These are the books that really worked their hooks into me in the last ten years. I've been on Goodreads for the entire decade, but only blogging for the last few years, so it's possible my list will be skewed towards more recent reads. Some of these books weren't on yesterday's EVEN LONGER list because they were published before 2010, but I only read them this decade. Others weren't on the list because there are way too many books in my life to keep track of them all in a really organized way and still maintain the rest of my life.
- The 57 Bus: A True Story of Two Teenagers and the Crime that Changed Their Life by Dashka Slater. This nonfiction report of what came before and after a Black teen set fire to the skirt a nonbinary teen was wearing was riveting.
- All the Things We Never Knew: Chasing the Chaos of Mental Illness by Sheila Hamilton. Hamilton was a local DJ and journalist, and her first book is about her ex-husband's death by suicide. I have loved ones who struggle mightily with depression, and her book was both painful to read and made sense in the way that only #ownvoices writing does.
- Aristotle and Dante Discover the Secrets of the Universe by Benjamin Alire Saénz. Ari and Dante are Latinx and gay in the late 1980s, when I was a teen as well. They have parents who love them (Saénz writes terrific parents for many of his characters), and they learn how to love each other as well. I could have chosen any of the author's books for this list, but I will stick with the one with the gorgeous cover that first introduced me to his poetic writing.
4. The Book Whisperer: Awakening the Inner Reader in Every Child by Donalyn Miller. This book is a bit of a synedoch for all the amazing teacher authors I've read in the last ten years, people that have pushed my thinking and teaching and completely renovated my career.
5. Born a Crime: Stories from a South African Childhood by Trevor Noah. I'm sure I would have loved this book in print too, but I lucked into listening to the audio version as narrated by the author. True to its subtitle, this is NOT a celebrity bio, but a memoir of life in apartheid South Africa, and an homage to the author's amazing mother.
6. Can't We Talk About Something More Pleasant? by Roz Chast. Another graphic memoir, this ones deals with the aging and death of beloved, if annoying, parents. It's rare that a book makes me laugh out loud AND sob, but this one was oh so relatable.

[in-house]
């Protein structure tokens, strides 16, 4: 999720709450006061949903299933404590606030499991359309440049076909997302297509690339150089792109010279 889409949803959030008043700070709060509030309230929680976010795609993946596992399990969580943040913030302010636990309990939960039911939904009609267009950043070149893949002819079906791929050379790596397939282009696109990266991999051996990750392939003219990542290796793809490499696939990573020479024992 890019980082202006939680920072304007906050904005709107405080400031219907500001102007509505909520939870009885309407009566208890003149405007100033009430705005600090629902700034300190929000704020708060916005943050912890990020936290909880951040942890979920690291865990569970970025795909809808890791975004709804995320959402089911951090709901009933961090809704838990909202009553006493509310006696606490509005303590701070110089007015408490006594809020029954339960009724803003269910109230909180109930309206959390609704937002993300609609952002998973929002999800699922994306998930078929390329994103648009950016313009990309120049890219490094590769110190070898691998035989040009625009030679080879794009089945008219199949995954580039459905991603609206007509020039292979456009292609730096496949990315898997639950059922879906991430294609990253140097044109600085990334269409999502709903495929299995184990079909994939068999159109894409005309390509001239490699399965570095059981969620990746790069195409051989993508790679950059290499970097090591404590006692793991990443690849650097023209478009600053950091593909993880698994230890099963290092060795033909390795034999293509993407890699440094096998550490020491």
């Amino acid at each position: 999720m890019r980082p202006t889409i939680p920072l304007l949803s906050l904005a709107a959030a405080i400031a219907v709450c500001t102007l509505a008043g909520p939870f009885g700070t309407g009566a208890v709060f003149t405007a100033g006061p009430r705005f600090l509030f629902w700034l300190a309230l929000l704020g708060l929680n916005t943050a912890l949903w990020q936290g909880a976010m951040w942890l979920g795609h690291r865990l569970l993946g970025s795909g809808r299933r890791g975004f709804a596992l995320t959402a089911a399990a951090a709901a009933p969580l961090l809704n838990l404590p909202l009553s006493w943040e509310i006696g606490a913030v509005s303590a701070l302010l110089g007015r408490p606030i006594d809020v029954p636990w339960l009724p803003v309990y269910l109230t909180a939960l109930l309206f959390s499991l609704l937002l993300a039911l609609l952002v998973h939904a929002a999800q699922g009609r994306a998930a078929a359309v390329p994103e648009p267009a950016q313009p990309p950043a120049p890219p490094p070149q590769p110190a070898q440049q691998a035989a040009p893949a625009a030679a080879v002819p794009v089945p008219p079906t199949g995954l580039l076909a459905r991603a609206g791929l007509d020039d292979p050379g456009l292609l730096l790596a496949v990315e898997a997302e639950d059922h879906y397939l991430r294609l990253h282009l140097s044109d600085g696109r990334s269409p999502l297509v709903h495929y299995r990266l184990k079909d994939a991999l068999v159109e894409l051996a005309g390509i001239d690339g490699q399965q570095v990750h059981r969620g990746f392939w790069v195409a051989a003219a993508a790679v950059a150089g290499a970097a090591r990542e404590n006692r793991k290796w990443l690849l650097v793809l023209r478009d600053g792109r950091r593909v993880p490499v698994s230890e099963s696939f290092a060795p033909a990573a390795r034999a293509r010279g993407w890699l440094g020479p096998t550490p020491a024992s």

7. Challenger Deep by Neal Shusterman. Shusterman is pretty much the author of the decade for me. I think he approaches science fiction much like my literary hero, Ursula K. LeGuin, in that he is willing to raise questions he doesn't have The Answer to. Challenger Deep is not spec fic though, but a story of schizophrenia written with the support of his son, who has schizophrenia, and who did the art for this amazing, challenging, thoughtful and thought-provoking book.
8. The Connected Child: Bring Hope and Healing to your Adoptive Family by Karyn B. Purvis. My family owes what sanity we have to a workshop we took based on this book.
9. The Crossover by Kwame Alexander. I thought I knew novels in verse. I was a fan of Make Lemonade and Witness, and I'd read some Ellen Hopkins too. But Alexander blew the format out of the water with this hip-hop infused story of brothers, family, growing up, grief, and what it means to be not only a man, but a good one. This book deserved every award and accolade that came its way.
10. A Darker Shade of Magic by V. E. Schwab. Shwab is another author who blew me away this decade. I wouldn't want to have to choose favorites, but if I HAD to, I'm pretty sure this would be it. Red London, Kell's coat, Rhys's love life, Lila's boldness--I love it all.
11. Eleanor Oliphant is Completely Fine by Gail Honeyman. I like to think I'm too curmudgeonly to fall for the feel good stories of the recluse who learns to let people in. Then again, The Secret Garden was one of my formative childhood favorites, and this book was my favorite of 2018.
12. Girl of Fire and Thorns by Rae Carson. When people ask me what I like to read, I say, "adult mysteries and YA fantasy." Carson's first trilogy is a perfect example of why. It's smart, political without being boring about it, sex positive (with one of the healthiest views of romantic love in any book ever), innovative, and fun.
13. Girl, Stolen by April Henry. In fall of 2015, during my first year teaching reading, I attended the Oregon Council of Teachers of English fall conference, where winners of the Oregon Spirit Awards signed books for us. I picked up Henry's book and shared it with my students. It's been a sure-fire read-aloud hit ever since, and I've taken two different groups of kids to see her speak at Powell's. The conference also opened my eyes to the national events, and really set my feet on the path to where I am now as a reading teacher. As I said above, I prefer adult mysteries, but this one has a great premise and several heart stopping twists towards the end that never fail to delight.
14. The Girl Who Fell from the Sky by Heidi W. Durrow I liked the mystery of what happened, the bi-cultural aspects (I'm a sucker for Denmark), and especially the view of life in 1980s Portland from a point of view very different from mine.